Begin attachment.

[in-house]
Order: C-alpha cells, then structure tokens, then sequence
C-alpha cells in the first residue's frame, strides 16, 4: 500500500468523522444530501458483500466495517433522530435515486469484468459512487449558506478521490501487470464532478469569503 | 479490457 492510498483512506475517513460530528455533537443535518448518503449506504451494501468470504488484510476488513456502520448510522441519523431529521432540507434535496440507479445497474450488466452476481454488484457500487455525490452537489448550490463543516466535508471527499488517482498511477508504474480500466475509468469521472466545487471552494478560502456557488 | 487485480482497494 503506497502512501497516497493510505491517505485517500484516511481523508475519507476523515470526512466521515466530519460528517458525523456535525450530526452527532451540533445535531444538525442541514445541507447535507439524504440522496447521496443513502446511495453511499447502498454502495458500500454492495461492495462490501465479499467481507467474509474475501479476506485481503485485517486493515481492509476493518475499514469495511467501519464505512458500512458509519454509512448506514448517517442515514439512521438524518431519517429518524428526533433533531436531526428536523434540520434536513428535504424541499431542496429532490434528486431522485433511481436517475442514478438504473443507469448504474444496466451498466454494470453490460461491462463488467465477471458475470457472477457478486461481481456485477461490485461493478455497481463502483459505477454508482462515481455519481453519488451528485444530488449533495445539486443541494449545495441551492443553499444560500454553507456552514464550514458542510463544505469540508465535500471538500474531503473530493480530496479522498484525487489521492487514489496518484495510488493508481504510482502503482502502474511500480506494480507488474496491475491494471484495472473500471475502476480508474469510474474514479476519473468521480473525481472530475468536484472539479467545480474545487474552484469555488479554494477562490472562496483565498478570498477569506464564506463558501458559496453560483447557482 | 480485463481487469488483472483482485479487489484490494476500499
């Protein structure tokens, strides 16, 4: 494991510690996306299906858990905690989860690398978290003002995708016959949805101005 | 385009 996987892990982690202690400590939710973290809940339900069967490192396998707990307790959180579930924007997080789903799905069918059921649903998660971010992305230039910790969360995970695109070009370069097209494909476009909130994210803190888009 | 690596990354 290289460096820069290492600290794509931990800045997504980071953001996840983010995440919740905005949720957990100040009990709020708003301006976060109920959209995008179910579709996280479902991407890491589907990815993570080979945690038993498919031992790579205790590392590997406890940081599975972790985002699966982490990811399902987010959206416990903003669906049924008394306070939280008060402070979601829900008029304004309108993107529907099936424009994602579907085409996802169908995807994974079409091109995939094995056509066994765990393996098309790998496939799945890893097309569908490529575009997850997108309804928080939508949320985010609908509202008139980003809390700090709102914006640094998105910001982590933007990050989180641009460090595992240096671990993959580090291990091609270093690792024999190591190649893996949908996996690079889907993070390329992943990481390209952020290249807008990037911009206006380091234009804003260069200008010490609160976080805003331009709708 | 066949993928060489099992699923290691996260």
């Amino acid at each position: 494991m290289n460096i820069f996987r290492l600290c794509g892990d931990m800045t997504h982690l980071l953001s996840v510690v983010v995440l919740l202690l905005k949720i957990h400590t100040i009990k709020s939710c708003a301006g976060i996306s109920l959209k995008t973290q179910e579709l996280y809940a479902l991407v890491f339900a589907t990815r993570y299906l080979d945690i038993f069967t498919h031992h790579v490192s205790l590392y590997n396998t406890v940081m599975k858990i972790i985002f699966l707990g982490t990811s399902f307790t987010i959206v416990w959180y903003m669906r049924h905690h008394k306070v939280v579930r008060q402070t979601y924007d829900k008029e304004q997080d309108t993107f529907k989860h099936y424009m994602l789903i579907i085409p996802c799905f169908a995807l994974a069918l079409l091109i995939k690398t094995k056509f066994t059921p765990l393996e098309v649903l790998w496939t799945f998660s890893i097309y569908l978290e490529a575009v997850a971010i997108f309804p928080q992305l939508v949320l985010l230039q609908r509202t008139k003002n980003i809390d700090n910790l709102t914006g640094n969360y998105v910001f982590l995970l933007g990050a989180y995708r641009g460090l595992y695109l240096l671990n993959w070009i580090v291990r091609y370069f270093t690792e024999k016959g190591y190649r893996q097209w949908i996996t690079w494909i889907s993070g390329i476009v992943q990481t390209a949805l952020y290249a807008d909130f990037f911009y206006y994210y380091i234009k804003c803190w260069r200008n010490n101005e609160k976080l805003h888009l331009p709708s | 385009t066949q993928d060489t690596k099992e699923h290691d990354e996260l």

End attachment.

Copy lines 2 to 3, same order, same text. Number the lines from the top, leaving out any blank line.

Order: C-alpha cells, then structure tokens, then sequence
C-alpha cells in the first residue's frame, strides 16, 4: 500500500468523522444530501458483500466495517433522530435515486469484468459512487449558506478521490501487470464532478469569503 | 479490457 492510498483512506475517513460530528455533537443535518448518503449506504451494501468470504488484510476488513456502520448510522441519523431529521432540507434535496440507479445497474450488466452476481454488484457500487455525490452537489448550490463543516466535508471527499488517482498511477508504474480500466475509468469521472466545487471552494478560502456557488 | 487485480482497494 503506497502512501497516497493510505491517505485517500484516511481523508475519507476523515470526512466521515466530519460528517458525523456535525450530526452527532451540533445535531444538525442541514445541507447535507439524504440522496447521496443513502446511495453511499447502498454502495458500500454492495461492495462490501465479499467481507467474509474475501479476506485481503485485517486493515481492509476493518475499514469495511467501519464505512458500512458509519454509512448506514448517517442515514439512521438524518431519517429518524428526533433533531436531526428536523434540520434536513428535504424541499431542496429532490434528486431522485433511481436517475442514478438504473443507469448504474444496466451498466454494470453490460461491462463488467465477471458475470457472477457478486461481481456485477461490485461493478455497481463502483459505477454508482462515481455519481453519488451528485444530488449533495445539486443541494449545495441551492443553499444560500454553507456552514464550514458542510463544505469540508465535500471538500474531503473530493480530496479522498484525487489521492487514489496518484495510488493508481504510482502503482502502474511500480506494480507488474496491475491494471484495472473500471475502476480508474469510474474514479476519473468521480473525481472530475468536484472539479467545480474545487474552484469555488479554494477562490472562496483565498478570498477569506464564506463558501458559496453560483447557482 | 480485463481487469488483472483482485479487489484490494476500499